WE APPLAUD: Lissa Harris and Julia Reischel of The Watershed Post

By Judy Garrison

Watershed Post founders Julia Reischel and Lissa Harris

Amiable, Nerdy, Dedicated, Efficient and Smart (notice the hidden Andes acronym) doesn’t even begin to describe these founder/directors and their recent work through their online magazine/blog during the flooding from Hurricane Irene. Many of us followed the succession of videos showing scary washouts of cars, trees, and entire houses in Margaretville, Fleischmanns, Arkville, Phoenicia, Prattsville and Windham. Lissa, Julia and their ad hoc assistants had to engage in a dance with moves alternating between the ideals of swiftness and accuracy, moderating the myriad entries as they poured in, while allowing vital information to get out to a bewildered and frightened public in real time. I knew I wanted to acquire a first-hand, in-person account of their experiences for The Andes Gazette.

Julia and Lisa explained how the Watershed Post (WP) site (www.watershedpost.com), covering the 5 counties within the New York City Watershed, was able to step up to the plate for Hurricane Irene on the weekend of August 27th and 28th, with functions it hadn’t previously offered. The smaller flooding crises of last fall had provided a kind of practice run during which they learned how to solicit photos and videos, and how to divide the region into both towns and neighborhoods for reporting purposes. Lissa realized on Saturday, the 27th — when it was still not clear where the hurricane would hit and whether to expect heavy winds or rains — that the “Cover it Live” software she had a bit of familiarity with, would be suitable, as it allows people to follow along with an event, can pull in information from Twitter, and is a good way to garner tips.

Taking the bull by the horns, the women subscribed to the free version that day. By the middle of the day on Sunday, 2,000 people were tuned in at any given moment, with 60,000 unique visitors on the site for the day. With no existing regional news outlet for the Catskills, nothing really comprehensive, TV channels unable to find their way in to report, and buildings that house dependable news sources now inundated with water and out of power, the Watershed Post was able to take on a central role. They could allow Twitters and videos shot by locals in their neighborhoods all over the region who would sometimes be the only witnesses to unmarked ravines and other dangers on washed out roads. An unanticipated side benefit was the camaraderie the site provided as people heard from others and knew they were being listened to and helped whenever possible.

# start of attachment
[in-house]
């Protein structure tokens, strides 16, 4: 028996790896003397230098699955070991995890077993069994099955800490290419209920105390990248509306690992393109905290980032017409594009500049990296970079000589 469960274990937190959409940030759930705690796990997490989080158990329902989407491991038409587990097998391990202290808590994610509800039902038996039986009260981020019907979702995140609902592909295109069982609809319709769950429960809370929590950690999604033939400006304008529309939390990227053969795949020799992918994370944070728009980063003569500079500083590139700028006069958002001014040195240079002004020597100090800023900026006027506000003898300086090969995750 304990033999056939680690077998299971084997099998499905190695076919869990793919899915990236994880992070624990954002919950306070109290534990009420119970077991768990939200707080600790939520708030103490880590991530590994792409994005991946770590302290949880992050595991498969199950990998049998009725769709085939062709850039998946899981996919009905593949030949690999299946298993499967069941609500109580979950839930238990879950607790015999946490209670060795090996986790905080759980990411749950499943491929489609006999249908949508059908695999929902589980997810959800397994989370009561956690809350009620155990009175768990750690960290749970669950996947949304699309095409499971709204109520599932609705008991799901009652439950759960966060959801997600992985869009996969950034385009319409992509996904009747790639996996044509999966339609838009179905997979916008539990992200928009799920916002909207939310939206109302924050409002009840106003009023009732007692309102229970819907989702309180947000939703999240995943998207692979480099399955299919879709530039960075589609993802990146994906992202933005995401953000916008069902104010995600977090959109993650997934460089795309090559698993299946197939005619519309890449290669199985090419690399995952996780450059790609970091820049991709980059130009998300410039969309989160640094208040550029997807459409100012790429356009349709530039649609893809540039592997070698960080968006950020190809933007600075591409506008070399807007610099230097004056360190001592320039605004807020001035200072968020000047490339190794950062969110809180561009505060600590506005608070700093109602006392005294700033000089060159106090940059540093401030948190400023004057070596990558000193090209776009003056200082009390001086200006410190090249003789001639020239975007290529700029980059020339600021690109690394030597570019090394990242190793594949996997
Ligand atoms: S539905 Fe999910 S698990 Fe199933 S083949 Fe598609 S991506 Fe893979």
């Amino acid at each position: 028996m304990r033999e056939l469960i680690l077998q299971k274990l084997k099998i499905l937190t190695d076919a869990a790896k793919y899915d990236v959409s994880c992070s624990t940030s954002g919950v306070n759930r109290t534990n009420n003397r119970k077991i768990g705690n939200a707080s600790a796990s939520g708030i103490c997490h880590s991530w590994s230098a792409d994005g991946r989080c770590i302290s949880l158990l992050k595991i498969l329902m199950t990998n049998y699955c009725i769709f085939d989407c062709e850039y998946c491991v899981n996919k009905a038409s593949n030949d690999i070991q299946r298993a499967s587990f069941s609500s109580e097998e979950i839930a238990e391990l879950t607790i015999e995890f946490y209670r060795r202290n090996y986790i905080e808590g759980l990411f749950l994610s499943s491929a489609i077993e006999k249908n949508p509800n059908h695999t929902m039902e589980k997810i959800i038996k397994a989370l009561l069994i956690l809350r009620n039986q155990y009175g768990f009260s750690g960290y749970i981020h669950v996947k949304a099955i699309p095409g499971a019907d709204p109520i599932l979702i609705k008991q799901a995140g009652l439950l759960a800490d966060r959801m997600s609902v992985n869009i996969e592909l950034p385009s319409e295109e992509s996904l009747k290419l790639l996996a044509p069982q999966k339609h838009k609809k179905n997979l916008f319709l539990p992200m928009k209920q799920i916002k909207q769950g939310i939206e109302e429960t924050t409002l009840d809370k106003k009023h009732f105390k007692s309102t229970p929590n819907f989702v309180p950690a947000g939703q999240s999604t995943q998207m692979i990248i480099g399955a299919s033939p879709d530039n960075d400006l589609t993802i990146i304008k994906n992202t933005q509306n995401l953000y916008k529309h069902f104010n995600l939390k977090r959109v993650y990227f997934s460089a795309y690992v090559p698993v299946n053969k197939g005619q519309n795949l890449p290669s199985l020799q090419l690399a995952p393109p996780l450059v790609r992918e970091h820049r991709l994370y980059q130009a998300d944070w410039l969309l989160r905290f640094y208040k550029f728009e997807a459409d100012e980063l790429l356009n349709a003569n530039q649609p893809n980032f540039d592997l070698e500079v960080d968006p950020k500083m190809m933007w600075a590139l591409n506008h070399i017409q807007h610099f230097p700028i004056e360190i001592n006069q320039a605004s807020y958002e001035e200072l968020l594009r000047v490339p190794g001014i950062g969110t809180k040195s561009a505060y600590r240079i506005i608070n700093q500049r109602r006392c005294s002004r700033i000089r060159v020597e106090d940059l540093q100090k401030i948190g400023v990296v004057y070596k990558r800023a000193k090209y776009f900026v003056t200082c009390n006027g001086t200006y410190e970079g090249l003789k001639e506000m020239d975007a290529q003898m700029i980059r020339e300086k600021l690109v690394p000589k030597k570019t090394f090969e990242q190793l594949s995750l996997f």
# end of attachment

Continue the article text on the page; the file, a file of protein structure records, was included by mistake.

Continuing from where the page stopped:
Julia and Lissa filled me in on the “back story” of a vivid and professional interview between them I’d heard on WIOX, Roxbury’s community radio station, which included speaking with Gov. Andrew Cuomo. On the Wednesday after the flooding, Lissa had set up an interview from home, mediated by WIOX, with videographer, Jessica Vecchione, who was in Margaretville. Julia was away, having driven to the Oliverea Road in Shandaken, to be embedded on an All Terrain Vehicle with a Department of Environmental Conservation officer, so that she could later report on those people trapped and isolated to enable help to arrive. And so Lissa was stunned when Mike Teitelbaum, commentator at WIOX, announced that she would be talking with Julia, who had, unbeknownst to Lissa, unexpectedly turned up at the Roxbury studios. During the three-way conversation, Jessica, on the ground in Margaretville, handed the phone to Gov. Cuomo, whom someone had recruited to the mike, and the radio audience heard a seamless interview.

Among those the women credited with extending themselves in getting out information to those trapped and needing to discover safe routes for travel was Jim Gibbons, one of their 10 dedicated volunteers during the 11-day crisis. Confined to a wheelchair with a debilitating illness he worked 2 daily shifts, including 11-1 a.m. for the WP as a live blog moderator and commentator. They lauded his calm competency and sense of humor. Another was Don Meltz. Through his work experience with Geographic Information Systems (GIS) and his current connections with the office, he was able to disseminate real time road closing information, something lacking on other emergency sites.

I asked how many mentions The Watershed Post received in other media. At least 10, they said, including NPR’s All Things Considered, Pacifica Radio’s Democracy Now (I heard Lissa being interviewed) and The New York Times. And FEMA called them!

Other innovations: Julia developed a Google document spreadsheet for stranded people, listing relief organizations which she had vetted. And Ivan Lajara at The Daily Freeman helped them place a “window” on the site in which to look at road closing information. Multiple people can contribute and as it is continually updated, the information is never old. Moreover, other sites can share the same portal. The process allowing multiple contributors to a master document that can be updated in real time makes sense as a tool for the future — for our town governments, for instance.

Just as water seeks its own level, talent finds its pertinent uses. During the flooding crisis, the talent, innovation, and hard work (despite sleep deprivation brought on by an overwhelming sense of responsibility) of these two was clearly well matched with the unprecedented needs that surfaced. The Live Blog, which ran for 11 days, is now archived on the site, and they will officially subscribe to “Cover It Live”.

Lissa, Julia and their daughter Ruby will be moving to New Kingston in November, but they will still have a strong foothold in Andes. We are so proud of them and their work! ~


Comments are closed, but trackbacks and pingbacks are open.